BOYERTOWN, Pa. - Pennsylvania’s prominence in U.S. Army history and its role in today’s force is well known - from watershed events at Valley Forge and Gettysburg to being the home of the U.S. Army War College and the third-largest Army National Guard in the country.
However, fewer people know that Pennsylvania also holds a special place in the earliest days of the U.S. Air Force.
Gen. Carl A. “Tooey” Spaatz, appointed by President Harry Truman as the first U.S. Air Force chief of staff in September 1947, hails from Boyertown, a small town between Philadelphia and Allentown.
Recently, military leaders, veterans and history enthusiasts turned out for the opening of a new museum in Spaatz’s hometown honoring his life and legacy. Among the attendees was Brig. Gen. Michael J. Regan, Pennsylvania Air National Guard commander.
“General Spaatz’s contributions to our heritage as American Airmen are immeasurable,” Regan said. “Airmen across our formation learn about Spaatz as one of the founders of our service who exemplified the core values of integrity, excellence and service, even before they were officially adopted decades later and that Airmen still strive to embody today.”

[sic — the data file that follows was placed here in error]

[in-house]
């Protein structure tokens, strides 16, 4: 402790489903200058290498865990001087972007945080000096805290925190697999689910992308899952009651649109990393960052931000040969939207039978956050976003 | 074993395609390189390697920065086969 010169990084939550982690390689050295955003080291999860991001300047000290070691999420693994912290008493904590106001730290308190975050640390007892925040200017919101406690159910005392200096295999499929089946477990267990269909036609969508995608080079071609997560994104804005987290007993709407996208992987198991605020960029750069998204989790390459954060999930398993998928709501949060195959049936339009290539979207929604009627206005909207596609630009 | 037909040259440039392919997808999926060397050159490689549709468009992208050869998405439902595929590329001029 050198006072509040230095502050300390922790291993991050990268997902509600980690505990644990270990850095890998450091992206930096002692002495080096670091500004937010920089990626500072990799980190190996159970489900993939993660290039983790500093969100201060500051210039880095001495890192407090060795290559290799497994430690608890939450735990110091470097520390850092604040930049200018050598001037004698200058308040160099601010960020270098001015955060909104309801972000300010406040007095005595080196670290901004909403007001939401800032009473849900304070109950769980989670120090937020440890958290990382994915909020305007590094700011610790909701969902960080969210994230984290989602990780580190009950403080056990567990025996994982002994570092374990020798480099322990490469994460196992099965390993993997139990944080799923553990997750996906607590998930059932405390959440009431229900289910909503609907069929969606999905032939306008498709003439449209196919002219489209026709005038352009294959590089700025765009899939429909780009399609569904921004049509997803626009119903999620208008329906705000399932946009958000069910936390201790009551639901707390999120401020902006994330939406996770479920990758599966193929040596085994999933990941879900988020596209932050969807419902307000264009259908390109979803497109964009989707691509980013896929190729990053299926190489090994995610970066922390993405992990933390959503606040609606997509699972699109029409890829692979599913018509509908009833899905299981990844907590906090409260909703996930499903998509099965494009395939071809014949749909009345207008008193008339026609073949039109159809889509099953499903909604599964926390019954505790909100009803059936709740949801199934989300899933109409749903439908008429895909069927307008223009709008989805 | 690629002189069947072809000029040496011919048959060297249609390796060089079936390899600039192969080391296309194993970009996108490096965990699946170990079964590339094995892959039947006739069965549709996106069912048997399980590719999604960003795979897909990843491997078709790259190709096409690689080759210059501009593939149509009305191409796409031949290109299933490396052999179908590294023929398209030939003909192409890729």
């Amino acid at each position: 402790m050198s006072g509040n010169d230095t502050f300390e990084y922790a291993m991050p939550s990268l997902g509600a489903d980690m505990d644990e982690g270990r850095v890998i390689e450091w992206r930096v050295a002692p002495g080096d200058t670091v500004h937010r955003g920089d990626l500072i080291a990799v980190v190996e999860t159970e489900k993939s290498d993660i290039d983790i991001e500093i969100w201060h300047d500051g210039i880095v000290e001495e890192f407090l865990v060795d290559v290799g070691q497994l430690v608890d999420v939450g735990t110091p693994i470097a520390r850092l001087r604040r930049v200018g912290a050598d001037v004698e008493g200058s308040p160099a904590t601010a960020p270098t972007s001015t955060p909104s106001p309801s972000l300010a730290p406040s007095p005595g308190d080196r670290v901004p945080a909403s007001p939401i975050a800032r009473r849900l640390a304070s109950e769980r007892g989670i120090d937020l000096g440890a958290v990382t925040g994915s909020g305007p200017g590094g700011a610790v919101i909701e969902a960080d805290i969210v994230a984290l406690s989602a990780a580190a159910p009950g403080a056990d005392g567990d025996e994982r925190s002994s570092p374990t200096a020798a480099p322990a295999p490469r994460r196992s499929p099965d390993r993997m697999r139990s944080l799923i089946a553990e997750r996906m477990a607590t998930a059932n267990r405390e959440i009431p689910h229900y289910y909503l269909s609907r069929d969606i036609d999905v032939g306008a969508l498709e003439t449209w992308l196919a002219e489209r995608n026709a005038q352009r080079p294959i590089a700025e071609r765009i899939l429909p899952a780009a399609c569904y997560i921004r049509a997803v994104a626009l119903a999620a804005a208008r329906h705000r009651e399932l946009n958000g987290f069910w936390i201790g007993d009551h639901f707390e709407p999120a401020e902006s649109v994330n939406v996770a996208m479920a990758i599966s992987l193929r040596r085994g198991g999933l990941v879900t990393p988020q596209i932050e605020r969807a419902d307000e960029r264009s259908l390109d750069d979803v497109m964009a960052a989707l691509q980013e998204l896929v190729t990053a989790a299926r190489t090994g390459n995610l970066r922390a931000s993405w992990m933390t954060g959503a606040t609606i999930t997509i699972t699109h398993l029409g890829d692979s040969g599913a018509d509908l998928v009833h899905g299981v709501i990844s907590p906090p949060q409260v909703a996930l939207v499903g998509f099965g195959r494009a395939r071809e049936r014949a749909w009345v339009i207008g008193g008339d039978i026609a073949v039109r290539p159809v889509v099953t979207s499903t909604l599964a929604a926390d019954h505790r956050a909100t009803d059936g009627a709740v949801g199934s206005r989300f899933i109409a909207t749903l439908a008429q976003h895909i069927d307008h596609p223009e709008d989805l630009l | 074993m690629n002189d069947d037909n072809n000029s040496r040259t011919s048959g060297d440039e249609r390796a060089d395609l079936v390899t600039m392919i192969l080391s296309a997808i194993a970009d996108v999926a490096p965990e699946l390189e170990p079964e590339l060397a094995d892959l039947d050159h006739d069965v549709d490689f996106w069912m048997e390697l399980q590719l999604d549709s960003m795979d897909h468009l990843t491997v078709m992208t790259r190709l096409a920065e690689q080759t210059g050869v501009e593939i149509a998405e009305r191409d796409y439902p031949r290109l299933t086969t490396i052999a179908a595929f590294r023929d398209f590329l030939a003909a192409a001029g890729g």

A 1914 graduate of West Point, Spaatz served in the Army infantry before becoming a pioneer of American aviation.
A veteran of both World Wars, he commanded military units and flew missions around the globe, including shooting down three German Fokker planes over Europe in 1918, commanding the Twelfth Air Force in North Africa in 1942, and supervising the final strategic bombing of Japan by the B-29, including the two atomic bomb missions, as the commander of U.S. Strategic Forces in the Pacific.
Spaatz was also the only general or civilian of equivalent rank at the unconditional surrender of enemy forces at Rheims, Berlin and Tokyo.
“Promoting and preserving Spaatz’s legacy is our goal,” said museum founder and retired U.S. Marine Corps Col. Keith Seiwell. “Current and future generations should know of Carl Spaatz’s contribution to the American victory in World War II, and consequently our leadership position in world affairs.”
Additionally, Spaatz commanded the U.S. Army plane Questions Mark to set a world aviation record in January 1929 for sustained flight, when as part of an aerial refueling experiment, it flew for over 150 hours nonstop.
“It is exciting to recognize that the story of this distinguished Air Force leader starts in a small town in eastern Pennsylvania,” Regan said. “It underscores that no matter where you are from, you can make history, and it excites me to imagine where our future leaders will come from and what their stories will be.”
In addition to the new museum, there is a Spaatz historical marker and a portion of Route 562 in Boyertown is designated the Gen. Carl A. Spaatz Memorial Highway.